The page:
George W Bush carried Reagan's torch for 8 years, compromising the future of our social programs by cutting taxes and ignoring the consequences.

Reagan and Bush Jr: that's Paul Ryan's pedigree.

There are euphemisms for enriching the rich.  'Supply-side economics.'  'Trickle-down economics.'  'Reaganomics.'  Whatever you call it, it doesn't work as advertised.  Ryan and the GOP know this better than anyone, because they don't want the wealth to trickle down.  They keep going back to the well because, to them, the only thing better than a rich American is a richer American.  Now they're trying to sell it again, this time on the strength of Ryan's intellectualism, as if this preppy economic savant has really thought it through, worked out the kinks and come up with a plan that's just too nuanced to explain to drooling rubes like us.  If Ryan had it his way, as outlined in his first budget proposal, there would be zero taxes on capital gains and dividends--that's the kind of income that people like Mitt Romney prefer, because it's already taxed at a lower rate.  That lunatic idea has since been ditched in subsequent Ryan budgets, but it does underscore the kind of men we're dealing with.  Men of wealth and entitlement.  You're rich.  You deserve more.  Treat yo self.

Of course, Ryan is not blind to our giant growing debt;  He seems to sort of genuinely want to do something about it.  You can forget about increasing revenues or cutting the military, but some program or other is going to have to cough up the trillions, which brings us to our second point:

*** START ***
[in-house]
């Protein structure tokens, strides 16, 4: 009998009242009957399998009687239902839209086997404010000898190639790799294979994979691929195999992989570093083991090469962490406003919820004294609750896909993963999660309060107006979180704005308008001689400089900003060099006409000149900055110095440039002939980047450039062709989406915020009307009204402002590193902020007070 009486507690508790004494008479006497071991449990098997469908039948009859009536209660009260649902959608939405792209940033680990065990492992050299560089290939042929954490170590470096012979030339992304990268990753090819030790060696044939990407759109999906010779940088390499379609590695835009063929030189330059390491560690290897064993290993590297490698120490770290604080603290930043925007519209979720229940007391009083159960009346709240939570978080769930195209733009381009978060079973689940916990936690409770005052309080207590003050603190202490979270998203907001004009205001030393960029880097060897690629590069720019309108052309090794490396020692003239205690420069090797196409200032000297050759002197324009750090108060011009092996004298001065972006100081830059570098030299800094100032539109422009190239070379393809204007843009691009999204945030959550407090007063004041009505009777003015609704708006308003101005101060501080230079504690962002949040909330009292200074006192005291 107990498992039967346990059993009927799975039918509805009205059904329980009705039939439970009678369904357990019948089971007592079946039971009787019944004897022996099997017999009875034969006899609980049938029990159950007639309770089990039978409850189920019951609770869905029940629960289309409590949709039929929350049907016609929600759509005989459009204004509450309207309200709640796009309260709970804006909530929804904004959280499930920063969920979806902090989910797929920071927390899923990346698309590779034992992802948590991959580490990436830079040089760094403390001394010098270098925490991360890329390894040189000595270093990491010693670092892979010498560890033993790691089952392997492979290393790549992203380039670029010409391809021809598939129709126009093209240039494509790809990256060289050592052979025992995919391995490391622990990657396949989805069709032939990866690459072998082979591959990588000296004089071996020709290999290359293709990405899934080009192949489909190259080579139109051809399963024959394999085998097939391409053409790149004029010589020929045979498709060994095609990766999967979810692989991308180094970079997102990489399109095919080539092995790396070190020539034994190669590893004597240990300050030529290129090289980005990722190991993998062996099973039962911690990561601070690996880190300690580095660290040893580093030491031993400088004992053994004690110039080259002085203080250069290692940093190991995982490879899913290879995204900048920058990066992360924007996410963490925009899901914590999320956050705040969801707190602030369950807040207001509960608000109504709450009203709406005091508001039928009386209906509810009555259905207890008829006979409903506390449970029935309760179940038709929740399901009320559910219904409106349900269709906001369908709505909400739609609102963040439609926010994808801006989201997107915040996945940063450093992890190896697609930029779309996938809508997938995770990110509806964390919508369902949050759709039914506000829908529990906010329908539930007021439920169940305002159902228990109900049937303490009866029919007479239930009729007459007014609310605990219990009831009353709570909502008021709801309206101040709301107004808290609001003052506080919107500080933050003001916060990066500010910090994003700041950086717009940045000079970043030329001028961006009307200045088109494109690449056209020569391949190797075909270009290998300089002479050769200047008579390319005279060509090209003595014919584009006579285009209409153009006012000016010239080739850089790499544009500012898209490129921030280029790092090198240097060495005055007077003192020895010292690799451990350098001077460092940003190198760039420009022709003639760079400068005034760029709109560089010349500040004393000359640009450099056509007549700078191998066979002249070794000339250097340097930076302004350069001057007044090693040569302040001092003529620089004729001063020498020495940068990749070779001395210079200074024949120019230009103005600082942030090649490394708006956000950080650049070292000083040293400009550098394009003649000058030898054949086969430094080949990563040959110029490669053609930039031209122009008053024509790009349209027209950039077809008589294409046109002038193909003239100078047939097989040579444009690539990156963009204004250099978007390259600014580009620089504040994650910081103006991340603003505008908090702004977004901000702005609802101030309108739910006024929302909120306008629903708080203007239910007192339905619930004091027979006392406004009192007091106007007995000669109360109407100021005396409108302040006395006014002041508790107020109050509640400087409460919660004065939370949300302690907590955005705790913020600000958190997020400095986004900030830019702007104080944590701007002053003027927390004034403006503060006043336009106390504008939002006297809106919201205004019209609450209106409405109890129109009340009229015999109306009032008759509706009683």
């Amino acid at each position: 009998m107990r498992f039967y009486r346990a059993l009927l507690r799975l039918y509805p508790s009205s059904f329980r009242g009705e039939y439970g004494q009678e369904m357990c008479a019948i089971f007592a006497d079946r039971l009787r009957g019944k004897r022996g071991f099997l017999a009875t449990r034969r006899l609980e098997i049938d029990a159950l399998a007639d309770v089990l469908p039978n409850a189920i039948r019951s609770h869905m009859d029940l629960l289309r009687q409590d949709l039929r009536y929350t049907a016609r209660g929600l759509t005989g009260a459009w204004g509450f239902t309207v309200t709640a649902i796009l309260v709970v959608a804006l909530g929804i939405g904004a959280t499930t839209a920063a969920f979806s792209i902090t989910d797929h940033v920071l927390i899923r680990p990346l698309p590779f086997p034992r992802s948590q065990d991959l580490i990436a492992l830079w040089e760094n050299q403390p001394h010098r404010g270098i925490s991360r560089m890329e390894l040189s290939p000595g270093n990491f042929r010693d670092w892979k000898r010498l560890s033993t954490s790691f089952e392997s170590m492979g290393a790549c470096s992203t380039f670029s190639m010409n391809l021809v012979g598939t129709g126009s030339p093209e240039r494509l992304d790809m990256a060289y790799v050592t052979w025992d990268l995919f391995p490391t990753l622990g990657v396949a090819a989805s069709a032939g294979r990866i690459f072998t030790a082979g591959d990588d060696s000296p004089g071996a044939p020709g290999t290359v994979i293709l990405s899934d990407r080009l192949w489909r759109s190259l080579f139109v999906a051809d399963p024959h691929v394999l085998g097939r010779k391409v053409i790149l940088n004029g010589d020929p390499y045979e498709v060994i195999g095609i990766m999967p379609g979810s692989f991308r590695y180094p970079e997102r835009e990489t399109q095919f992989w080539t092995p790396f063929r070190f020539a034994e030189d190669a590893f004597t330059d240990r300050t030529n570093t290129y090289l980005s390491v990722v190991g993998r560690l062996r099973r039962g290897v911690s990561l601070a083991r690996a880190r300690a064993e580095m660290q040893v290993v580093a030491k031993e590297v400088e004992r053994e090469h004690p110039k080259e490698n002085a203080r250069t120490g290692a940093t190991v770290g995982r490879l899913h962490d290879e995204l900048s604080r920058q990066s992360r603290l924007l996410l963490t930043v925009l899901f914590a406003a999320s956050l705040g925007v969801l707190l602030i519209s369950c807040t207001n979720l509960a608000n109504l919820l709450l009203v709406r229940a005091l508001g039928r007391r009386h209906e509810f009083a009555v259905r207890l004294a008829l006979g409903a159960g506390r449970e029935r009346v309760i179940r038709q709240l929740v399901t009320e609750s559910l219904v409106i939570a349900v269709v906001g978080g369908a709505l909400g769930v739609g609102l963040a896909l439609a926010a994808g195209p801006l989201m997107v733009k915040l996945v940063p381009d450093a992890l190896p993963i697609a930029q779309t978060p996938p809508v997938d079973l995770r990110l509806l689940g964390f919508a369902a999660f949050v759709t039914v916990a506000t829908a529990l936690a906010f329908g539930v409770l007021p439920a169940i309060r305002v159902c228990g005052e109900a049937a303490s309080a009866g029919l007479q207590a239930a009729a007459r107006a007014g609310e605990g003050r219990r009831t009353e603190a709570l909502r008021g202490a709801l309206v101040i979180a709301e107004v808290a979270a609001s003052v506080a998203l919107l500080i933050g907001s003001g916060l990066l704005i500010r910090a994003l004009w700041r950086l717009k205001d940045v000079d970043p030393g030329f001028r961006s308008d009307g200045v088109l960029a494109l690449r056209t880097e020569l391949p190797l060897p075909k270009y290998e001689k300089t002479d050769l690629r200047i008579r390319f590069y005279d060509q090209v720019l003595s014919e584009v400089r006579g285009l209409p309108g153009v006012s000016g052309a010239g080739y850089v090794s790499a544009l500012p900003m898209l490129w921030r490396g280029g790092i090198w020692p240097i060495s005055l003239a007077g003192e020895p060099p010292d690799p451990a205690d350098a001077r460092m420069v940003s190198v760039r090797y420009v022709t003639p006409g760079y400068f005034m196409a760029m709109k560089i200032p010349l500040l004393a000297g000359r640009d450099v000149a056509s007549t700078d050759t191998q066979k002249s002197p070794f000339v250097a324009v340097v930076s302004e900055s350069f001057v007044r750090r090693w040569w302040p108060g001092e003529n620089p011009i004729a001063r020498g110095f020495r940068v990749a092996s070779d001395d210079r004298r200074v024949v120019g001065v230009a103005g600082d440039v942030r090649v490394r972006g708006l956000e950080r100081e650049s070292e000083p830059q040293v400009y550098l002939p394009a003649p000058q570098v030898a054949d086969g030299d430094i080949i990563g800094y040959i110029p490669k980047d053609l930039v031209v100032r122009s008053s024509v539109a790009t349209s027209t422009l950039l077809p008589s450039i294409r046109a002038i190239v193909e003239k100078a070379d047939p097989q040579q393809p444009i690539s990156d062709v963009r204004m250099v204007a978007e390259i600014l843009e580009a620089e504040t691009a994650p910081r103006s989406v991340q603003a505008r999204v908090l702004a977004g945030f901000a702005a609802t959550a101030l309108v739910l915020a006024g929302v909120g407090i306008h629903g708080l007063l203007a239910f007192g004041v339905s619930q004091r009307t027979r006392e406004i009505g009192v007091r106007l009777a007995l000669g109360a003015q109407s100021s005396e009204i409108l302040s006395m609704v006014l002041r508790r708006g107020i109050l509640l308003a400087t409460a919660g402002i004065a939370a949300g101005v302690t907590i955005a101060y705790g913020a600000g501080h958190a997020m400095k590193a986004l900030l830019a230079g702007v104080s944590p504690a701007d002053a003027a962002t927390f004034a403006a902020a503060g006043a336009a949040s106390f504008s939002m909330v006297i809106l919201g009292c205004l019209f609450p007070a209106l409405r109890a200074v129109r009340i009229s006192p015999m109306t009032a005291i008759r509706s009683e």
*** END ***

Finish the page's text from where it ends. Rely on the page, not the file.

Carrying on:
2) If you are not rich, you don't deserve to live.

How else can you explain his attitude toward Medicare, Medicaid, Social Security, Pell grants?  These are the programs that stand to lose if Romney and Ryan win in November.  How about the Affordable Care Act?  The GOP calls Obama the 'Food Stamp President,' but let's get something straight: more people on food stamps means that people were still eating through the second worst financial meltdown in our nation's history.  These safety nets quite literally keep people alive, but the GOP sneers again.  Yeah, Ryan is that guy, the one making an example of the mom in the grocery store who uses food stamps while having the audacity to own a smart phone.